Iceland Marine Institute under fire from trawler groups – Fishupdate.com

Iceland Marine Institute under fire from trawler groups Published:  21 November, 2007

ICELAND’S Marine Research Institute,(MRI), which effectively forced through this year’s 60,000 ton cut in the annual cod quota, has come under fire from two of the country’s leading fishing vessel organisations.

The Icelandic Federation of Fishing Vessel Operators – also known as LIU – effectively expressed a loss of the faith in the highly prestigious MRI at its recent annual meeting.

And, at the agm of the National Federation of Small Boat Owners – or NASBO – the MRI also took some broadsides from its members.

LIU members, who own the larger trawlers, made calls for the removal of levies on fishing, more funds for marine aquaculture research, as well as demands for the removal of local and longline incentives and the continuation of commercial whaling.

There were direct requests to the Minister of Fisheries to open various closed areas so as to allow easier catches of redfish, haddock and saithe now that the quotas for cod were so small as to barely cover by-catches.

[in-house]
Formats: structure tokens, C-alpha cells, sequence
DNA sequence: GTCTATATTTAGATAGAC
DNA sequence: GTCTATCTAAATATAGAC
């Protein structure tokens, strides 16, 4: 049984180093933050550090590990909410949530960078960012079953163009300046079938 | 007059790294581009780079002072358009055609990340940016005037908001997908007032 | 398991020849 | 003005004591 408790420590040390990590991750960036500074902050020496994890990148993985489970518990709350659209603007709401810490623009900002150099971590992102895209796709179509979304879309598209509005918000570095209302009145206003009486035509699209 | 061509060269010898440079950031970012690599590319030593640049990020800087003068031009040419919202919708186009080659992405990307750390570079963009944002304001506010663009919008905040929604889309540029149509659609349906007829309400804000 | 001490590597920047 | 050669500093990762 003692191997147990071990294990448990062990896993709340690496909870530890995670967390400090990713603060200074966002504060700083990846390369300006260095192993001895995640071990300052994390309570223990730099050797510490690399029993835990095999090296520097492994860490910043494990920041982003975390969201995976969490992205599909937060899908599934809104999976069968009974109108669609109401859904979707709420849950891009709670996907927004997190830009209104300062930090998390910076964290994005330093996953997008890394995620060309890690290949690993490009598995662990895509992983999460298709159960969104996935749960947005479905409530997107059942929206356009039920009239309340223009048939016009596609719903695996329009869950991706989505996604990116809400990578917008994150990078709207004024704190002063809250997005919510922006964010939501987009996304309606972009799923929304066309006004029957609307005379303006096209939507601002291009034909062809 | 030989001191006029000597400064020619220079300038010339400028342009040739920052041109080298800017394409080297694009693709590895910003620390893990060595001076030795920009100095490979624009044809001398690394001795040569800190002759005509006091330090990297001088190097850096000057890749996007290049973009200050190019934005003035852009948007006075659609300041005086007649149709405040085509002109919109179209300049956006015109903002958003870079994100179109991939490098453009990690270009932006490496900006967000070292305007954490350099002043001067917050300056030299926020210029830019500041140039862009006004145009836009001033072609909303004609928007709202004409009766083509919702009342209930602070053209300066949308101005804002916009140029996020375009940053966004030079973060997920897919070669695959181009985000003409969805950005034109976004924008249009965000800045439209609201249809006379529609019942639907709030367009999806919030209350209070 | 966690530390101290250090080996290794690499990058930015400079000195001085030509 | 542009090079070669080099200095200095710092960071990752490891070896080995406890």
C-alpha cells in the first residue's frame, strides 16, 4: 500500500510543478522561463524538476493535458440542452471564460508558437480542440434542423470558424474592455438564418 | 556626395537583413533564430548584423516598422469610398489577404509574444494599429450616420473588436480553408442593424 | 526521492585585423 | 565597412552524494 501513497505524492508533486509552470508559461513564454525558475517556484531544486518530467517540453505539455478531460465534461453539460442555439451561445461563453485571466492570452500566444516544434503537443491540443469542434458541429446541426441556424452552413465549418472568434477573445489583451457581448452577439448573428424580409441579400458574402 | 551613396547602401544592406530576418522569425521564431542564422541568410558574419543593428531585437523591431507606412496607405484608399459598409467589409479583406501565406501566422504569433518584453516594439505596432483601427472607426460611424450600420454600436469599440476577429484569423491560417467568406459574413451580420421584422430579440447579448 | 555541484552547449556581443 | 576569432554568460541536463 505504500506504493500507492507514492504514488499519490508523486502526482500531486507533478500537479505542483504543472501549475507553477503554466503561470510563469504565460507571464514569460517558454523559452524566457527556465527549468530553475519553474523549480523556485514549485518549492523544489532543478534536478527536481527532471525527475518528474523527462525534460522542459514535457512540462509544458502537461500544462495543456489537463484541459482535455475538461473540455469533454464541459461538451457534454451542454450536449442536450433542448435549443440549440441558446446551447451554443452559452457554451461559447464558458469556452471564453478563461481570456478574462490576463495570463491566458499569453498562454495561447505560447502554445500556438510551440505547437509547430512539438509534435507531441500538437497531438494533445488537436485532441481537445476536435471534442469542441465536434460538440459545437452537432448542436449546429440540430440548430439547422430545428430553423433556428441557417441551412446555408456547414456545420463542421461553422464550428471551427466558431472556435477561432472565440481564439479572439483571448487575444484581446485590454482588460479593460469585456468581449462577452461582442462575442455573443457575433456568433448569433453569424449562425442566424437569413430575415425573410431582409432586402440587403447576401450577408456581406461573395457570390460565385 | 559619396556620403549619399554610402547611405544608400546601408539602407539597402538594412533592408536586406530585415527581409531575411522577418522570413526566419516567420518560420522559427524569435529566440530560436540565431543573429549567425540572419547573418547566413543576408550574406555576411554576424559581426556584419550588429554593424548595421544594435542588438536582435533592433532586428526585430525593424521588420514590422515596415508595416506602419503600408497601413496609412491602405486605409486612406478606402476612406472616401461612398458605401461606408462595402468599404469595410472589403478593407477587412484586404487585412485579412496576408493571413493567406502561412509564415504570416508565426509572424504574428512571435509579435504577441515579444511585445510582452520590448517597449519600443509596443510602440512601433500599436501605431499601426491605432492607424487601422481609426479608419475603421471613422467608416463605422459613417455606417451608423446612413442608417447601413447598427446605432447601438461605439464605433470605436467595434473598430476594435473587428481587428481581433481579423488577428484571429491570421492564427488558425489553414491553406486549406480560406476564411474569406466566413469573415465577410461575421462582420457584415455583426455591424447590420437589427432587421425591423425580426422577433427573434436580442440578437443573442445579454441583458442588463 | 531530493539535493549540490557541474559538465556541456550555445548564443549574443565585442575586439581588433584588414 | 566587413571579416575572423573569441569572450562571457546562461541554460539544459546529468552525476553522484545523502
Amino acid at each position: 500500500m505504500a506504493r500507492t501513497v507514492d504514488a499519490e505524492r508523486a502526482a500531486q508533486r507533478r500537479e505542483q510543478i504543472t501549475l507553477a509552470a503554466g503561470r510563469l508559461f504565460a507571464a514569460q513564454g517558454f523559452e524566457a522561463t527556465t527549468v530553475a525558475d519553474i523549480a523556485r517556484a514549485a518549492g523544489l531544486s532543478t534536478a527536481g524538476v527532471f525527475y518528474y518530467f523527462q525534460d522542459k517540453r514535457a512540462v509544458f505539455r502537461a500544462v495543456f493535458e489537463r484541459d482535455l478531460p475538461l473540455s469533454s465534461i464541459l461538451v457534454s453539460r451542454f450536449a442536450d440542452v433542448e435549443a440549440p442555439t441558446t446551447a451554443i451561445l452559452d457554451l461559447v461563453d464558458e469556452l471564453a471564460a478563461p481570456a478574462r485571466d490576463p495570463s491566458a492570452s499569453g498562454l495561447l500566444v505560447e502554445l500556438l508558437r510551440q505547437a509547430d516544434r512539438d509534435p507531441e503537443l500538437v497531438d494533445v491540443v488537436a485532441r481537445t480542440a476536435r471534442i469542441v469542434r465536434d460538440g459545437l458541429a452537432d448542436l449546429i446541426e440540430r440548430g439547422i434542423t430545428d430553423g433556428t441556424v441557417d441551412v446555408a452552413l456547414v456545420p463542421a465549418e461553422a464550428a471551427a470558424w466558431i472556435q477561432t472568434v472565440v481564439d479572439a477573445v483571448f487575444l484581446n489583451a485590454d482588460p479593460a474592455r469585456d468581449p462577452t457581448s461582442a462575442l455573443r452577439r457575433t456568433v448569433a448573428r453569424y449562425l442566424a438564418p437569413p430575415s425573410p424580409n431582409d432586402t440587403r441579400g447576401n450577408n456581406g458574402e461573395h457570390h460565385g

In a statement issued after the meeting, the LIU said: “In the debate over the recommendations on cod, it has become increasingly clear that the industry’s faith in the recommendations of the Marine Research Institute is lower that it has ever been. There are very strong doubts that the state of the stock is as poor as the latest results seek to show.”

It added: “This low level of confidence in the Marine Research Institute’s findings does not come as a surprise to the fishing industry. The Institute has been starved of funding and its capacity to carry out its legally required duties in a professional manner has been severely restricted.”

Finally, the meeting recommended to the Fisheries Minister that the differences between classes of vessels should be lifted, with the same requirements in place for all fishing vessels in terms of requirements for safety, crewing and transfer or quotas.

Meanwhile, NASBO, which held at its meeting around the same time, said it regretted the reluctance of MRI to take any notice of the experience and knowledge of small vessel owners, and instead of looking into why there is a growing gulf between fishermen and scientists.

The AGM said there have been numerous requests for the capelin fishery to be stopped or reduced, as well as for fishing gear regulations to be changed. NASBO called for the interplay between capelin and shrimp and the feed requirements of cod to be studied.

Members also pointed out that since the shrimp fishery in the Húnaflói region of the country had been entirely managed in accordance with MRI recommendations, this vital fishery had come to a complete halt.

They added: “Small boat fishermen are those who suffer most with the cuts in cod quotas. The so-called “flat” cut in cod quotas is not flat when it comes to reductions in earnings for different operators. Those who have most of their quotas in cod – which is the small boat operators – suffer more than large companies with their quotas in different species.

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